The Most Laid Back School in The World


You’re about to meet the most laid back school in the United States. Meet Sudbury Valley School – the school that allows you to do anything you want.

The school itself was founded in 1968 in Framingham, Massachusetts. The school is firmly based on the Sudbury model utilised throughout the United States, Denmark, Israel, Japan, Netherlands, Belgium and Germany.

The model firmly runs of the system off;
– Educational Freedom
– Democratic Governance
– Personal Responsibility

At the school it’s the students that decide whether or not to attend classes or behave in an appropriate manner. They learn better this way as they’re learning through their ordinary experience rather than through classes or the standard curriculum.

Therefore as they don’t need the classrooms the school is basically a home living situation. The owners of the school opt to create a home environment, rather than a school one.

And if you don’t consider this a success, just look to the facts to see you’re wrong.

80% of students that attended Sudbury Valley went on to study their preferred course at college, proving the educational institution was an excellent catalyst to lead them onto a successful career.

Students are very content with this set up and would much rather it than the thoughts of facing a classroom at nine o’clock on a Monday morning.

The View From The Inside

“I didn’t really think about getting an education.  I didn’t understand the idea of having to artificially ‘get’ an education.  I thought that you lived in the world and you got smarter because every day you were learning.  I thought that there was no way to get dumber unless you were erasing stuff out of your brain.   It seemed to me that one day you were talking to someone about one subject and another day you were talking to someone about another, and that eventually you would get around to all of them.”

“People would ask, ‘What classes do you do?’.  And you’d think, ‘classes?  We don’t do classes, you know.  Look around.  There are no classrooms here.’  They’d say, ‘What did you learn today?’  And we’d think, ‘What did we learn today?  What are you talking about?’  Because it wasn’t as if you went into the library and learned your facts for the day.  You had a dozen conversations with people.  We weren’t learning subject by subject.  We were learning in a much more organic manner.  You would be doing a lot of different things and you would learn them in little bits and pieces that would start adding up to much bigger pictures.  You wouldn’t really know where it came from a lot of the time.  By the time you were done learning about something, information was coming from so many different sources, from books and from people you were talking to, and from a long drawn out experience, that you had no idea how you learned it.”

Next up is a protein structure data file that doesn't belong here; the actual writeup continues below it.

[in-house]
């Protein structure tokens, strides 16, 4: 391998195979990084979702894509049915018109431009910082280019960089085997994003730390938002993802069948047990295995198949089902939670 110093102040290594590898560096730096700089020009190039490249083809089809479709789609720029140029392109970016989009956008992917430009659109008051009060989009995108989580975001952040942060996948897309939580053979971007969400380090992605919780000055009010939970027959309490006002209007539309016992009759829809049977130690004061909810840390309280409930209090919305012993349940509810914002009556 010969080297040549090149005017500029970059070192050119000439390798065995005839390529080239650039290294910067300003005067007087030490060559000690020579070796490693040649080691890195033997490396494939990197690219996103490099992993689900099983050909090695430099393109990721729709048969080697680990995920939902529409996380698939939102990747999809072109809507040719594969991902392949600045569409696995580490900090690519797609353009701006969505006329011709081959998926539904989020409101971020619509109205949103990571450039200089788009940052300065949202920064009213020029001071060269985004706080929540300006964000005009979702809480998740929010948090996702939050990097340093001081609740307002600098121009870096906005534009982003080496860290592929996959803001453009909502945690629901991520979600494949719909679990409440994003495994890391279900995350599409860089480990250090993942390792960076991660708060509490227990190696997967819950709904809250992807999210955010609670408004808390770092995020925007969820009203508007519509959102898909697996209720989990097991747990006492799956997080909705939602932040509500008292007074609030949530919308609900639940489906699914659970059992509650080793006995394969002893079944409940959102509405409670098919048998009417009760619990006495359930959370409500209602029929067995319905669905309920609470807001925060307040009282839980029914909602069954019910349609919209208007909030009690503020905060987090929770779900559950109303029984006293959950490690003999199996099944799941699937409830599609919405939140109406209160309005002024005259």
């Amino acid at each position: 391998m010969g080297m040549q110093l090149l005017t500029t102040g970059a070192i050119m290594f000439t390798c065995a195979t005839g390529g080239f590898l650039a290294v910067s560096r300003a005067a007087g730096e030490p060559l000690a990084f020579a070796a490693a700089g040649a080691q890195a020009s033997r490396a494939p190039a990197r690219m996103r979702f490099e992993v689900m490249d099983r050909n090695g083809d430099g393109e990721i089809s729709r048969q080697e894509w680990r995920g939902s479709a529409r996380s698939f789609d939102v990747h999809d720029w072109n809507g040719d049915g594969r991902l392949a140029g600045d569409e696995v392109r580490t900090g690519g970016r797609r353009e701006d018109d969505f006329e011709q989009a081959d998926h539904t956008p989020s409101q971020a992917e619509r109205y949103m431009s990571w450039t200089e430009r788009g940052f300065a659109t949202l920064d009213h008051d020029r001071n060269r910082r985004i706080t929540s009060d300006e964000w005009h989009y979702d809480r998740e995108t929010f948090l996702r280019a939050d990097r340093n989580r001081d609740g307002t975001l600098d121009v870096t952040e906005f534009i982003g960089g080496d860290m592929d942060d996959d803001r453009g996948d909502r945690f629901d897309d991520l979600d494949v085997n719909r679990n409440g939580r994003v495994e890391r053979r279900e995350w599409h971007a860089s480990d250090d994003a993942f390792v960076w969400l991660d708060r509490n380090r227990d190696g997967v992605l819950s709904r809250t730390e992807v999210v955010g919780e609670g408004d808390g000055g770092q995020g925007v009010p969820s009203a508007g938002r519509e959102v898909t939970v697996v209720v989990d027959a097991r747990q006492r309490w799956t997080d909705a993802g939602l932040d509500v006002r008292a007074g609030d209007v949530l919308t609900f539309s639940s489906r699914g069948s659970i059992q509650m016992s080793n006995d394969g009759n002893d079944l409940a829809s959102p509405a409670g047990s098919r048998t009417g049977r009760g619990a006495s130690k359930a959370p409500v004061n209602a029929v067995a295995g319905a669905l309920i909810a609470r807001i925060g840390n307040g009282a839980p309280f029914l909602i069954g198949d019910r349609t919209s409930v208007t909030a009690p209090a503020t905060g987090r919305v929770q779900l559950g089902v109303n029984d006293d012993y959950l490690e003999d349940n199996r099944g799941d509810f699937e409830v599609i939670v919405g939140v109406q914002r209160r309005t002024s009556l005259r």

1. I’d just like to make a couple of clarifying comments regarding several phrases used in your text above.
    “behave in an appropriate manner” is a phrase used above. The “democratic governance” you refer to has established a code of acceptable behavior and a system to enforce it. All members of the community are expected to live by this code or accept the consequences which can include expulsion.
    “The owners of the school” is another phrase used in your text. There are no “owners” as such. The school is a registered not-for-profit legal entity (corporation) operated by “democratic governance.” It is this body that makes decisions about the allocation and design of physical space. classrooms per se have NOT been recognized as a need. But, as appropriate, existing rooms and resources are available for personal and group study.
    Finally, thanks for taking note of the Sudbury Valley School.

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